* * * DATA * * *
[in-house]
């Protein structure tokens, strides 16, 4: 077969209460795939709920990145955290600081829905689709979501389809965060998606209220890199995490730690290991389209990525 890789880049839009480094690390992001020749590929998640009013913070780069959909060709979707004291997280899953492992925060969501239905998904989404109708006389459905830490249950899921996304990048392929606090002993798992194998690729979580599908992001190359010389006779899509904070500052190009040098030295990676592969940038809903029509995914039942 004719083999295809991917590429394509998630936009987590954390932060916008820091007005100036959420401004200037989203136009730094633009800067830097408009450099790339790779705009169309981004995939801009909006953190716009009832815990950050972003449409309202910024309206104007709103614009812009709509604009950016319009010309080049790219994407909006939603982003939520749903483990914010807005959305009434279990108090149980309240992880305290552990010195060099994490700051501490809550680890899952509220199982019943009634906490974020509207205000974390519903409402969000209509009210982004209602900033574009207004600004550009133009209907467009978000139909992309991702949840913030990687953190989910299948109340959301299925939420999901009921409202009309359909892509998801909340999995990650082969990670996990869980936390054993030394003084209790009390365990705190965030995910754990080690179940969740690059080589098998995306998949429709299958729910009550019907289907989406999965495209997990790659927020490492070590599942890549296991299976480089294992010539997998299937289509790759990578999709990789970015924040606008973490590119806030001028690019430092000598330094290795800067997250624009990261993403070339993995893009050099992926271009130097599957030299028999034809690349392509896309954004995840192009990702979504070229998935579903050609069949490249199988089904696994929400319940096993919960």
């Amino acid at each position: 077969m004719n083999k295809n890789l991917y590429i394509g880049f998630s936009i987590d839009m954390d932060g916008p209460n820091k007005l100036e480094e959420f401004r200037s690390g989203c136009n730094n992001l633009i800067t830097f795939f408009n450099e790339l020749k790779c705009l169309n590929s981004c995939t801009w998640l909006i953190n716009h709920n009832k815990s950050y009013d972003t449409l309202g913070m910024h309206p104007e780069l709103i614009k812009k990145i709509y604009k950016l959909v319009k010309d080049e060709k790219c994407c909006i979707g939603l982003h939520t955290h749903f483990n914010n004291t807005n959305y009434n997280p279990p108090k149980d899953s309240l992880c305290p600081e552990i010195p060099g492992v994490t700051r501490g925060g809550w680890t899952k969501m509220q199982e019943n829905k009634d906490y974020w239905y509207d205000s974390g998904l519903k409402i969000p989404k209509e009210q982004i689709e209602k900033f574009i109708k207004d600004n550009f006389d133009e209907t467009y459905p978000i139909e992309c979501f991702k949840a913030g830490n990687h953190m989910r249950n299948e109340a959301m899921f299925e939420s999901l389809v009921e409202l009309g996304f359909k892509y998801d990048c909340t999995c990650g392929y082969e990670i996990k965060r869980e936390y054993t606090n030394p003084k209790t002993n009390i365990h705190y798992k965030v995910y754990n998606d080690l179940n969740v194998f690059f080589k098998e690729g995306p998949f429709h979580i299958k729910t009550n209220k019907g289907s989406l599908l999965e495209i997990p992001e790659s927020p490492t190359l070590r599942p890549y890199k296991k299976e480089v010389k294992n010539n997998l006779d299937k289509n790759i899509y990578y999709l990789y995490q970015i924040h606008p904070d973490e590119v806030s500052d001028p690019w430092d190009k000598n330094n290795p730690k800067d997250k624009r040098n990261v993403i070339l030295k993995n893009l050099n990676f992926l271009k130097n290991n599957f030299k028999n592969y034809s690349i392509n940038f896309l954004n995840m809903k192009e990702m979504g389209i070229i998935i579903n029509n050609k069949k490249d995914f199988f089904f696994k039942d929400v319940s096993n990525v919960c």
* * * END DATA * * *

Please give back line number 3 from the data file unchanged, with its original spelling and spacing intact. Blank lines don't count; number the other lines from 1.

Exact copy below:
């Amino acid at each position: 077969m004719n083999k295809n890789l991917y590429i394509g880049f998630s936009i987590d839009m954390d932060g916008p209460n820091k007005l100036e480094e959420f401004r200037s690390g989203c136009n730094n992001l633009i800067t830097f795939f408009n450099e790339l020749k790779c705009l169309n590929s981004c995939t801009w998640l909006i953190n716009h709920n009832k815990s950050y009013d972003t449409l309202g913070m910024h309206p104007e780069l709103i614009k812009k990145i709509y604009k950016l959909v319009k010309d080049e060709k790219c994407c909006i979707g939603l982003h939520t955290h749903f483990n914010n004291t807005n959305y009434n997280p279990p108090k149980d899953s309240l992880c305290p600081e552990i010195p060099g492992v994490t700051r501490g925060g809550w680890t899952k969501m509220q199982e019943n829905k009634d906490y974020w239905y509207d205000s974390g998904l519903k409402i969000p989404k209509e009210q982004i689709e209602k900033f574009i109708k207004d600004n550009f006389d133009e209907t467009y459905p978000i139909e992309c979501f991702k949840a913030g830490n990687h953190m989910r249950n299948e109340a959301m899921f299925e939420s999901l389809v009921e409202l009309g996304f359909k892509y998801d990048c909340t999995c990650g392929y082969e990670i996990k965060r869980e936390y054993t606090n030394p003084k209790t002993n009390i365990h705190y798992k965030v995910y754990n998606d080690l179940n969740v194998f690059f080589k098998e690729g995306p998949f429709h979580i299958k729910t009550n209220k019907g289907s989406l599908l999965e495209i997990p992001e790659s927020p490492t190359l070590r599942p890549y890199k296991k299976e480089v010389k294992n010539n997998l006779d299937k289509n790759i899509y990578y999709l990789y995490q970015i924040h606008p904070d973490e590119v806030s500052d001028p690019w430092d190009k000598n330094n290795p730690k800067d997250k624009r040098n990261v993403i070339l030295k993995n893009l050099n990676f992926l271009k130097n290991n599957f030299k028999n592969y034809s690349i392509n940038f896309l954004n995840m809903k192009e990702m979504g389209i070229i998935i579903n029509n050609k069949k490249d995914f199988f089904f696994k039942d929400v319940s096993n990525v919960c």